Clinical Instructor site problems...need ideas


Hello all. I'm going to make a long story short. I have a group of RN nursing students who are unable to go to the clinical site. We are now going into the 4th week of clinical and the hospial is basically yanking our chain. Now I have to come up with some creative ideas for the students to partake in because they will not be onsite for clinical. We have to have "clinical" at the school and I have no idea what to have them do during this time. The nursing simulation lab is out of the question because it will be in use all day. Any ideas are welcome...Thanks!!!:confused:

Specializes in psych/mental health.

Could you create a clinical scenario or maybe find one on line? Sometimes the text book publishers include these in their online resources. Perhaps your students could work in teams and then come together for a discussion.

Good luck with this; I had something similar happen recently and I'm trying to find a replacement experience as well.

Blu rose

1 Article; 43 Posts

Specializes in Geriatric nursing.

Last semster, my clinical instructor got sick so, we didn't go to the clinical. She gave us some make up assignments instead. She gave us many scenarios with loads of information about the patient and asked us to write many mini care plans for the patients.

Well, I don't know how will your students learn and practice new things though. Maybe find a classroom and do assessments on each other? :/


901 Posts

Has 5 years experience.

It's hard to give you advice if we don't know how far along your students are in their program, or what rotation they are currently in :).

Specializes in Oncology, Med-Surg, ED. Has 5 years experience.

An alternate site? Maybe rather than a traditional hospital, a hospice or maybe a dialysis center?

Double-Helix, BSN, RN

1 Article; 3,377 Posts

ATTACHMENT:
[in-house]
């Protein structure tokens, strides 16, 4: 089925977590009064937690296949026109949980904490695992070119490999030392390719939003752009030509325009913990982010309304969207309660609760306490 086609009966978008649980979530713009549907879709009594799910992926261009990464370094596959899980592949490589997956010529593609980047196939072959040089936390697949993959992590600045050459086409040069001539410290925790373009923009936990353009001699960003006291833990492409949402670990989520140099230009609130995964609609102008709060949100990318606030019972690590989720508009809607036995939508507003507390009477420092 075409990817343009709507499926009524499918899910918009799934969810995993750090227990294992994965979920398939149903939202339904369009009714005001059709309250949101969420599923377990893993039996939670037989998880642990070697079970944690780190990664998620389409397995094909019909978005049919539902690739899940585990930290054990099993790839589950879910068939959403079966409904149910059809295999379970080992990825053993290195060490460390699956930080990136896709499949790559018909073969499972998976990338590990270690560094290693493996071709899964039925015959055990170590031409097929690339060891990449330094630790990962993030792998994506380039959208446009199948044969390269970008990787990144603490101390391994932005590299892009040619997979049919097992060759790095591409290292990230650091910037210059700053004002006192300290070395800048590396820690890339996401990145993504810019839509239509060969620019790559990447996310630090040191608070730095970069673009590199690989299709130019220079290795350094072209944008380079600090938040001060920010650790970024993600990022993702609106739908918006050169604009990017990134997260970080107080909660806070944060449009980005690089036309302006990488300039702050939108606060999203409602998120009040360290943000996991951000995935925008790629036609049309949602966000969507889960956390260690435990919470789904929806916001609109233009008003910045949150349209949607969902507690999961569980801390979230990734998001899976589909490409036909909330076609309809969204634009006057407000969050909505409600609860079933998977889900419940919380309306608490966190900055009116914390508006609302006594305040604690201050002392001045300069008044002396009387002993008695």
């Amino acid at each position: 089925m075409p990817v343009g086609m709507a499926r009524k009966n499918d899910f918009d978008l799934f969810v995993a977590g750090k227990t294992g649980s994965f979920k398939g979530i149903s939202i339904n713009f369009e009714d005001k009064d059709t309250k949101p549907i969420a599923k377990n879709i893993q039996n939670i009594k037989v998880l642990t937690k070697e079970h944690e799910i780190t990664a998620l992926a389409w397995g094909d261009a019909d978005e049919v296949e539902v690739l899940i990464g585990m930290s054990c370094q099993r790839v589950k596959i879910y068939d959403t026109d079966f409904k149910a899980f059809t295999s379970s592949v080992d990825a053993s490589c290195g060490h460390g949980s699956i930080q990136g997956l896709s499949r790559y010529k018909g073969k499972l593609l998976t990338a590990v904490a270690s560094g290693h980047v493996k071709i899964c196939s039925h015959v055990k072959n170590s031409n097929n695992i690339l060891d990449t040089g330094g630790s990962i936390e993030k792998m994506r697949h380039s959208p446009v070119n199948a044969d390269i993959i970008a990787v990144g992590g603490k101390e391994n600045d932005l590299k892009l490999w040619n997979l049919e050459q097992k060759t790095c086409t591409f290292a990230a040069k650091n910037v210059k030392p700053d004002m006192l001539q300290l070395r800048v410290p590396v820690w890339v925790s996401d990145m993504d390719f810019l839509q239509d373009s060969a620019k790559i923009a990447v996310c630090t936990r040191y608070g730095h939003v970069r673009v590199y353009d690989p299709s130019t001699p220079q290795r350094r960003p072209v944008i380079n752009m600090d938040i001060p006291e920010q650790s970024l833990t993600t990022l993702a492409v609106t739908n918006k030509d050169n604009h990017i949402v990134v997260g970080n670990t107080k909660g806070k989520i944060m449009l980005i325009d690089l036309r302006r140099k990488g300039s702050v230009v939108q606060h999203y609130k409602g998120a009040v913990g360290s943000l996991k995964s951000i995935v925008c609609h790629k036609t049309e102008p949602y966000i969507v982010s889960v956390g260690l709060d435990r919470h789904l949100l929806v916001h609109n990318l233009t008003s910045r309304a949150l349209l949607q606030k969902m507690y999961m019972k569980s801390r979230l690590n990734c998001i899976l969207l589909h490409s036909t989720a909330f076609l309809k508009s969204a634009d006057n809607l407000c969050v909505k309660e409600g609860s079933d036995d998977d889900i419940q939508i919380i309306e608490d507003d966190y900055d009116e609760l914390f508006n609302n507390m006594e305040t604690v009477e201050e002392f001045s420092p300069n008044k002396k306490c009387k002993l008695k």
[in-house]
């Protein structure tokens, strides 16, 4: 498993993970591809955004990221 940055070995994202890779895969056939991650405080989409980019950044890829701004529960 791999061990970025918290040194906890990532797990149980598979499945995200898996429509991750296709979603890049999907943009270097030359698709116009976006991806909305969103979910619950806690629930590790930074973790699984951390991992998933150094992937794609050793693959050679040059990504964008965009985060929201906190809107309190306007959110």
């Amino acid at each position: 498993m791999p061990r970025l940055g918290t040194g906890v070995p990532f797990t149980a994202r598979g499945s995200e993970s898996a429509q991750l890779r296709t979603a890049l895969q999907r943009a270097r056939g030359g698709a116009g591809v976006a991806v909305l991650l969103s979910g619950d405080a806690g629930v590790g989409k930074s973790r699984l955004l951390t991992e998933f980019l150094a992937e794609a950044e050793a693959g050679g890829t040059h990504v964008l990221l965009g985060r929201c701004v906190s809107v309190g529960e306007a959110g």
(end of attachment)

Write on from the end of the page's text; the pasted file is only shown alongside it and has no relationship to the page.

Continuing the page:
Specializes in PICU, Sedation/Radiology, PACU. Has 12 years experience.

Can you have other students or faculty come into the class to act as patients? Borrow some supplies from the skills lab and give the students a senario and some (non invasive) interventions to perform. PO medications, dressing changes, vitals, hanging IV meds, priming lines, doing assessments, mouth care, etc.

You can also create a list of possible clinical senarios and have the students come up with ways to address them. They can do this individually, in pairs or in small groups. For example: Your pt is Mr. Smith. Mr. Smith has a trachestomy connected to a heated trach collar at 5L/min. You walk into the room and find Mr. Smith struggling to breathe. What do you do? Adjust the senarios based on the skill level of your group.

Also, see if you can find out what equipment will be used in the simulation lab. If there are spare manniquins or equipment that you can borrow for your students during that time.

Home Health Columnist / Guide


11 Articles; 17,846 Posts

Specializes in Vents, Telemetry, Home Care, Home infusion. Has 46 years experience.

moved to our nursing educators & faculty forum for sage advice.

Specializes in Pediatrics. Has 28 years experience.

You've gotten some very good advice so far. I've been in your shoes (kicked out when JCAHO came to visit). This was before sim lab, so we needed to come up with some case studies. IMO, this is the best thing to do in a pinch. The key is, making it meaningful. I've done ones that were literally taken from real life; actual patients that I've cared for. Or you can find some through your texts instructor resources online.


15 Posts

Specializes in ICU, ER. Has 13 years experience.

Depending on where your students are in your program... I have done the following... Give the scenario of a patient who is coming into the ED. Full H&P info, with the treatment given in the ED. Have your students (in small groups) determine a plan of care for that patient from ED admission through to discharge from the hospital after a 2 week stay. Then one week of home health visits. Include Nsg Dx, c all interventions, pt. teaching, meds, etc... A couple of days into his/her admission planning, give your patient a set back that your students will have to deal with to get your client through to discharge.

We have a TINY hospital that we use, so I have to do these exercises several times a semester because the census is too low.